Usually the reason hometowns light a fire under people’s behinds is on account of how small they are and the limited opportunities to do anything different than what’s expected. Makes sense. People who watched you grow up may have some preconceptions about what you’ll amount to, and some folks find that limiting.
Lizzie comes from New York City which don’t suffer from them problems. New York is pretty damn big, bigger than most states, and you can do or be almost anything or anyone you want to be. Within reason, of course. There’s plenty of drawback too. You can’t see the stars, for example, nor go to the mountains. Or go hunting right outside your front door, or know every single one of your neighbors (not saying that’s necessarily a good thing).
Big city living isn’t bad or good, it’s just different, which is probably why Lizzie found something special in the exact opposite of LonePine. It’s completely different than what was she was used to — all the hustle and bustle of New York — and the people there, though few, didn’t have no expectations of her.
Getting away from your hometown without losing the part of you that’s special is kind of tricky. Falling in love, and staying in love, is even trickier. I have this theory that the love is a semi-permanent derangement of the senses. ‘Cause really, it don’t make much sense to spend your life with another person. But I think you’re the happiest when you’re with someone who smoothes out your rough edges and vice versa. It’s like how jig saw puzzle pieces make something special when all them jaggedy edges line up. I know Lizzie and Tucker and they got a lot of jaggedy edges. But together, they’re something special. Pretty sure neither of ‘em is gonna let that go, no matter what town they come from.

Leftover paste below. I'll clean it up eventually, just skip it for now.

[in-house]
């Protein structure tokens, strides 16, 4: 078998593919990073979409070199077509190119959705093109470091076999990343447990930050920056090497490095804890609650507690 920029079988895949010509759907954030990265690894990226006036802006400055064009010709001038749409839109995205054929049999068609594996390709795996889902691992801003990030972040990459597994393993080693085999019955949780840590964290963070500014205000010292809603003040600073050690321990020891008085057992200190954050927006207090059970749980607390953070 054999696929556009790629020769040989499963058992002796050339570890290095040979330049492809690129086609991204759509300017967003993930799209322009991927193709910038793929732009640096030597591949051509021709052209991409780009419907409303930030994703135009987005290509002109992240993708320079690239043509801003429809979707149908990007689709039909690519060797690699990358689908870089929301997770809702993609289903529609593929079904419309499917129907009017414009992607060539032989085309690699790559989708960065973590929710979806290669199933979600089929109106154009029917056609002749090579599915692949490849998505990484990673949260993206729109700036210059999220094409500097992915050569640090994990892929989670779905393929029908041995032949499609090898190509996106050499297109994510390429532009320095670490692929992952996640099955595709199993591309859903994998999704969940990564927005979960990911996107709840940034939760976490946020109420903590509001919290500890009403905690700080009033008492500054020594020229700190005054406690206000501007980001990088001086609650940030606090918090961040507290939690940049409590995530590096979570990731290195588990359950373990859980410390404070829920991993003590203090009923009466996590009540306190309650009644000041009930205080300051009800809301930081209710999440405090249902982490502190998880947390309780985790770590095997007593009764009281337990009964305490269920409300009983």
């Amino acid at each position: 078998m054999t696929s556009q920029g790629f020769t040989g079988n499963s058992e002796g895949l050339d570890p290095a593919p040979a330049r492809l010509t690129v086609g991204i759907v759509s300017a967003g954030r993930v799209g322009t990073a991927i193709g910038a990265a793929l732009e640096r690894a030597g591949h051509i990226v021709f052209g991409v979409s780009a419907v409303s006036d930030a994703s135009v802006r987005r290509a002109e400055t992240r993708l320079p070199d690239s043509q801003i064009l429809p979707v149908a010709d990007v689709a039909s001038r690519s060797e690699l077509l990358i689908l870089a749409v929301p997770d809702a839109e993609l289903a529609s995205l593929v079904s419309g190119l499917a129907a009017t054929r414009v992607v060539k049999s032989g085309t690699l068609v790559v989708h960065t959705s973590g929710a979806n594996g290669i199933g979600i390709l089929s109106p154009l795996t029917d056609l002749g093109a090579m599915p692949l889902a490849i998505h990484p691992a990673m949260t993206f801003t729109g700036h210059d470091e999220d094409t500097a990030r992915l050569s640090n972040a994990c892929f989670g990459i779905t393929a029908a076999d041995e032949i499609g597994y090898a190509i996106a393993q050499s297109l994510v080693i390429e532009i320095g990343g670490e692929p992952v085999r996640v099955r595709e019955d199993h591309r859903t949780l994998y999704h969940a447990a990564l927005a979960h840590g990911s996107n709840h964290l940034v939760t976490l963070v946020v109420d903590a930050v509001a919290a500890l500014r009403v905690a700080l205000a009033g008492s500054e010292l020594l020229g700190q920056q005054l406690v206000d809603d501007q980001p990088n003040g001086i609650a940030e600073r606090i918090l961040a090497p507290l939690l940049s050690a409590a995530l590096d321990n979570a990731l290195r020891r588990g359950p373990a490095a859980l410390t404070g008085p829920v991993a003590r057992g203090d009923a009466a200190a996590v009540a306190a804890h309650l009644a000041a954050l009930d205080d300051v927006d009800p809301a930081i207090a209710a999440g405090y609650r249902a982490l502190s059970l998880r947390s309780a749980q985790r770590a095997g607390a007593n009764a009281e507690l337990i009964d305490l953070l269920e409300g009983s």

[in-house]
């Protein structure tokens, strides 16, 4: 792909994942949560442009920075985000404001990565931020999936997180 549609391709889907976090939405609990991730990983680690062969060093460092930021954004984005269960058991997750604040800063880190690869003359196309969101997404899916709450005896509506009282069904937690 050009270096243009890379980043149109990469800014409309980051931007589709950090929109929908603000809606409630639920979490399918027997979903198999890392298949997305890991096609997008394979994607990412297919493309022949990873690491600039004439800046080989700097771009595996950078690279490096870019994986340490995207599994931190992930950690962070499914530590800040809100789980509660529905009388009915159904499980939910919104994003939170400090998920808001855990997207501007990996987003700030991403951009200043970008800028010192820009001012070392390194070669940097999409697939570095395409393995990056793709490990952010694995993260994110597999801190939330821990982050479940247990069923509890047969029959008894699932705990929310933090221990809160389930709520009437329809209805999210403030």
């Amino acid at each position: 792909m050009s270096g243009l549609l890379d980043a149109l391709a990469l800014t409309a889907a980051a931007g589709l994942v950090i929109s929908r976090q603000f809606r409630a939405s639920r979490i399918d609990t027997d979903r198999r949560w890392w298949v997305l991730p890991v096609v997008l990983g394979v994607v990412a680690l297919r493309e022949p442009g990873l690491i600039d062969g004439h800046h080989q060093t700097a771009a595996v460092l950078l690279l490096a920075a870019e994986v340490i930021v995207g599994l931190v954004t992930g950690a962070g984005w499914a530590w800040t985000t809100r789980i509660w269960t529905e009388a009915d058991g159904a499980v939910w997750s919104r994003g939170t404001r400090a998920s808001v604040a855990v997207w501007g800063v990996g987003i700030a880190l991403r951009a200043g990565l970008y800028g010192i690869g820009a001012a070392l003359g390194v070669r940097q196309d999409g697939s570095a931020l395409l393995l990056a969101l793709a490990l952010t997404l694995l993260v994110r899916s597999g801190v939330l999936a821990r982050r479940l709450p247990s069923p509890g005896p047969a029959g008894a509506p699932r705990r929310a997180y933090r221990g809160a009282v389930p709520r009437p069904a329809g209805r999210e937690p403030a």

I love him, but he’s slow to pick up my dropped hints. So how do I tell him we need a puppy running around our house?
Dear Pet Lover,
I have ridden a lot of pretty rough trails and found there’s a big difference between “want” and “need.” You say you need a puppy, but is it possible you might just want one? Sometimes it’s hard to keep the two straight.
I’m reminded of the time I got my first car. When I was a young buckaroo, I wanted a muscle car. I spent a lot of time and energy not only doing my regular chores — which some would call a full day’s work to begin with — but also stacking hay for a neighbor. After three summers of that, I saved up enough money to buy a beat up old 1972 Camaro much to the dismay of mom and dad. I spent even more time and money getting it fixed up and repainted so that it looked and ran like a dream. About the second week I’d been tooling around in it, I was driving home from school feeling pretty good about myself when I seen a couple of coyotes harassing a newborn calf out in the pasture. Without really thinking it through, I wheeled my car right out across the sagebrush and drove up onto a rock about the size of dining table. The good news was that all the noise and excitement and sparks and cussing scared them coyotes clean to the next county. The bad news was I knocked a hole in the oil pan, punctured the radiator, cracked the axle, bent the frame and popped the two front tires. I learned an important lesson: I wanted a muscle car, but I needed a pickup.